The hypothesis that more common DDC genetic variation might induce subtler but nonetheless biologically meaningful alterations in DDC enzymatic activity has formed the basis for many previous investigations. In clinical genetic association studies, for example, DDC variation has been linked to age of onset in schizophrenia (Borglum et al, 2001), and implicated in risk for a range of other conditions, including attention-deficit hyperactivity disorder (ADHD) (Guan et al, 2009; Lasky-Su et al, 2008), autism (Toma et al, 2012), nicotine dependence (Ma et al, 2005), and migraine (Corominas et al, 2010). Similarly, recent reports have linked single-nucleotide polymorphisms (SNPs) in DDC with clinically relevant neurocognitive and behavioral phenotypes, such as alerting attention (Zhu et al, 2013), suicidal behavior (Giegling et al, 2008), and alcohol consumption patterns (Pan et al, 2013). In Parkinson’s disease, an illness involving nigrostriatal dopaminergic neuronal degeneration, L-3,4-dihydroxyphenylalanine (L-DOPA) is a gold-standard treatment whose efficacy is thought to depend largely on its conversion to dopamine by DDC. Preliminary data indicate that common DDC polymorphisms may lead to alterations in therapeutic response to L-DOPA (Devos et al, 2014). However, whether common genetic variation in DDC is in fact predictive of DDC activity measured in the living human brain remains untested.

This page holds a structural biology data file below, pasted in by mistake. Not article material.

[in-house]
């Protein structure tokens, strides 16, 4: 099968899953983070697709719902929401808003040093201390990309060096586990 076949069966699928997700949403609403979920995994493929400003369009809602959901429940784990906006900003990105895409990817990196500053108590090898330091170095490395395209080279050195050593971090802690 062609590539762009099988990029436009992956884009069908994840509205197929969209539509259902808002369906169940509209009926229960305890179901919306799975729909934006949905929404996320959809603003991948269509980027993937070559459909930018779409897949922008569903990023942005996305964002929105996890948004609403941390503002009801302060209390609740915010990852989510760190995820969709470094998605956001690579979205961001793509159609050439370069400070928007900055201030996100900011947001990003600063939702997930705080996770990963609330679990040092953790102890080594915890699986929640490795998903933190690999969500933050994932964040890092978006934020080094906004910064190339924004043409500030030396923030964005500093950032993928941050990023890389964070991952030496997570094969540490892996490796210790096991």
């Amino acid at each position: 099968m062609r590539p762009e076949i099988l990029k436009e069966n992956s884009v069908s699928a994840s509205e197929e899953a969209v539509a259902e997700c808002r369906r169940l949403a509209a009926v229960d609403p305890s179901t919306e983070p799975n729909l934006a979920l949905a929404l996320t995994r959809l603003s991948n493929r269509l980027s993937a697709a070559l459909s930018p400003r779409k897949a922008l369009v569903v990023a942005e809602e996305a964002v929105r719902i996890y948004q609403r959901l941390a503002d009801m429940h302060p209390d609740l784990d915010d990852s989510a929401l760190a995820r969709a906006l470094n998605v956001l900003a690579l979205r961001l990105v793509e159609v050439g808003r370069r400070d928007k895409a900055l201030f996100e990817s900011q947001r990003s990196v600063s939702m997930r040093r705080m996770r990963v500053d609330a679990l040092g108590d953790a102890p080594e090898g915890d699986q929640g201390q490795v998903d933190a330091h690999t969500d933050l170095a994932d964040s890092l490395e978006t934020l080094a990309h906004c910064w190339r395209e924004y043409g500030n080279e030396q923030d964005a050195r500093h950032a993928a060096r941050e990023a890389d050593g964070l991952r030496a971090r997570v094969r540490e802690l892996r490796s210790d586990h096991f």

The positron emission tomography (PET) radiopharmaceutical L-3,4-Dihydroxy-6-[18F]fluorophenylalanine ([18F]-FDOPA) is a fluorinated analog of L-DOPA and therefore a DDC substrate whose specific uptake in the brain and subsequent vesicular storage as its decarboxylation product, [18F]fluorodopamine, is driven by DDC activity and can be reliably estimated in vivo (Gjedde et al, 1991; Hoshi et al, 1993). Twin studies indicate that a substantial portion of interindividual variation in striatal DDC activity is heritable (Stokes et al, 2013). Developing an understanding of the precise genetic factors underlying this heritability has become increasingly important in view of accumulating evidence supporting PET-quantified striatal DDC activity as a significant correlate of heritable neuropsychiatric illnesses. Exaggerated striatal DDC activity has been a replicated finding not only in groups of individuals with schizophrenia (Howes et al, 2012; Meyer-Lindenberg et al, 2002) but also in those with clinical or genetic risk factors for schizophrenia (Egerton et al, 2013; Howes et al, 2011; Huttunen et al, 2008), suggesting it may be an endophenotype (Gottesman and Gould, 2003) valuable for molecular discovery and biological validation of identified risk genes. Preliminary reports have noted abnormalities of [18F]-FDOPA uptake in the striatum of individuals with autism spectrum conditions (Nieminen-von Wendt et al, 2004), alcohol dependence (Kumakura et al, 2013), and ADHD (Ludolph et al, 2008) but await further corroboration. Here, in a large cohort of healthy volunteers, we employed [18F]-FDOPA PET and extensive genotyping across DDC to determine whether and what portion of interindividual variation in striatal DDC activity might be explained by common DDC polymorphisms.